betweenness and other matters

In euclidean, similarity and affine geometry, we have the concept
of betweenness. Given three collinear points, one lies between the
other two. This is preserved by the appropriate transformations.
The concept of line segment is based on betweenness.

In projective geometry, there is no corresponding concept.
Suppose that A,B,C are collinear p-points. They are represented
by three coplanar lines through O. Imagine that they lie in the
plane of the screen. In a general embedding, the representatives
of A,B,C are collinear points. In the sketch, these are the red lines
A'B'C' and A"B"C". Observe that C' lies between A' and B', while
B" lies between A" and C". Thus, there is no sensible way to say
that one of A,B,C lies between the other two.

It follows that we cannot talk of the segment of a p-line defined
by two p-points on the p-line. As a consequence, the definition of
a triangle in projective geometry is rather different from that in
the other geometries. If A,B,C are non-collinear p-points, then the
sides of ΔABC are the (complete) p-lines AB, BC and CA. Given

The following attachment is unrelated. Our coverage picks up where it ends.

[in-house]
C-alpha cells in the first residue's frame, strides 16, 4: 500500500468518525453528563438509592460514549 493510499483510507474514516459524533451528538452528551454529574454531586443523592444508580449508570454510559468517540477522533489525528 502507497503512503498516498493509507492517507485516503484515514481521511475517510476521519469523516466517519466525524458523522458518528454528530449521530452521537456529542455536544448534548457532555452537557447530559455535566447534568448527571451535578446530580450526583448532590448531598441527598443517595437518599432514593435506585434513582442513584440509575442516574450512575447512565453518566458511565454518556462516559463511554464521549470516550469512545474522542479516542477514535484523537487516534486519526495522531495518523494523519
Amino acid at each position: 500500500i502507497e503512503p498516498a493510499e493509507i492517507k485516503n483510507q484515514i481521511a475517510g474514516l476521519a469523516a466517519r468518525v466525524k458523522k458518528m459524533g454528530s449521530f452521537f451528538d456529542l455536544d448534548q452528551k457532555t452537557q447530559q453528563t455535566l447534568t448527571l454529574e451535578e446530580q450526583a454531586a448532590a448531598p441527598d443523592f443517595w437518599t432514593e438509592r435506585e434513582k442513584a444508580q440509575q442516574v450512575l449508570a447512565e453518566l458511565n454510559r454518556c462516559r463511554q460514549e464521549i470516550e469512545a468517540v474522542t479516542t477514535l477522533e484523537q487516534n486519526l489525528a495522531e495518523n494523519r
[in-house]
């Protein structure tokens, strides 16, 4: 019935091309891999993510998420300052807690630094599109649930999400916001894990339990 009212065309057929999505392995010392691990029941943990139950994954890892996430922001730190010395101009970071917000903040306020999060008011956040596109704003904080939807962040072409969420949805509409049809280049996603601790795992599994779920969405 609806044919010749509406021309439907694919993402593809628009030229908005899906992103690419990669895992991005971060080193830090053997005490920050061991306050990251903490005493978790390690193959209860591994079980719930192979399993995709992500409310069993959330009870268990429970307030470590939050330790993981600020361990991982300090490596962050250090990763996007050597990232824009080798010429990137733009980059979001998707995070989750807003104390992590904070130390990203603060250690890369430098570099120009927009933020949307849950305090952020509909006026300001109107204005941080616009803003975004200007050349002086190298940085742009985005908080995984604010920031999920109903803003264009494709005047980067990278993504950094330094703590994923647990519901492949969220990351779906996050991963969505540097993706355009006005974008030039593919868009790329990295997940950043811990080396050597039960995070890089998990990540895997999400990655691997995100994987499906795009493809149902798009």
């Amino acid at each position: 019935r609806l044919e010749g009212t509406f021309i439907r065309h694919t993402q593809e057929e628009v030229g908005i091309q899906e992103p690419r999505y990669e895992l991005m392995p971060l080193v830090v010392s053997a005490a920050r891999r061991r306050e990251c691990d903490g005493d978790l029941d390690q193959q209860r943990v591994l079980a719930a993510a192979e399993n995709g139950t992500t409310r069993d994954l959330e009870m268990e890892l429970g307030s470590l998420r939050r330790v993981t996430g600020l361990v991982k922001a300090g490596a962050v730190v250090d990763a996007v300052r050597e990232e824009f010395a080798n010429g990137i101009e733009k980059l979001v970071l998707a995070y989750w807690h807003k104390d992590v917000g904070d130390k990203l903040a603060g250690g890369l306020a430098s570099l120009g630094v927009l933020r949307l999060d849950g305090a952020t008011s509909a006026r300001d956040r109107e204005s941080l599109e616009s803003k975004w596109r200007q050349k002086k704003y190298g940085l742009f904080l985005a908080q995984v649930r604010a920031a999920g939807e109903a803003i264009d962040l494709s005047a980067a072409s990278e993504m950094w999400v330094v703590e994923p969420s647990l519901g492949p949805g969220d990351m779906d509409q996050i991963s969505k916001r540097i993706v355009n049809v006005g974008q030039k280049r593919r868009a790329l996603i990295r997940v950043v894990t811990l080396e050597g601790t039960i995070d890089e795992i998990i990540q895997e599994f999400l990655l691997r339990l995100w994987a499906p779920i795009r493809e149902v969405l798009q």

three distinct p-lines, L,M,N, these define a triangle with vertices
the intersections of the p-lines in pairs.

Another concept which can be defined in terms of betweenness is
that of the interior of a triangle. The sides of a projective triangle
are represented by three planes through O. These divide space
into eight regions. There is no consistent way to choose any one
of these as the interior.

Consider the projective triangle Δ with vertices [1,0,0], [0,1,0]
and [0,0,1]. These are representd by the coordinate axes.
The sides are represented by the coordinate planes.
The point P[1,1,1] does not lie on any side of the triangle.
We shall look at the embedding in two different planes.
Let Π be the plane x+y+z = 1, and Φ the plane x+y-z = 1.

In Π, the vertices embed as X(1,0,0), Y(0,1,0), Z(0,0,1).
A simple calculation shows that P embeds as U'(1/3,1/3,1/3).
This lies in the triangle XYZ shown in green in the sketch.

In Φ, the vertices embed as X, Y and Z'(0,0,-1).
By direct calculation, P embeds as U(1,1,1).
The triangle XYZ' on Φ (shown in cyan) does not contain U.

On the other hand, we can define the interior of a projective conic
in a way consistent with the projective group.

interior-exterior theorem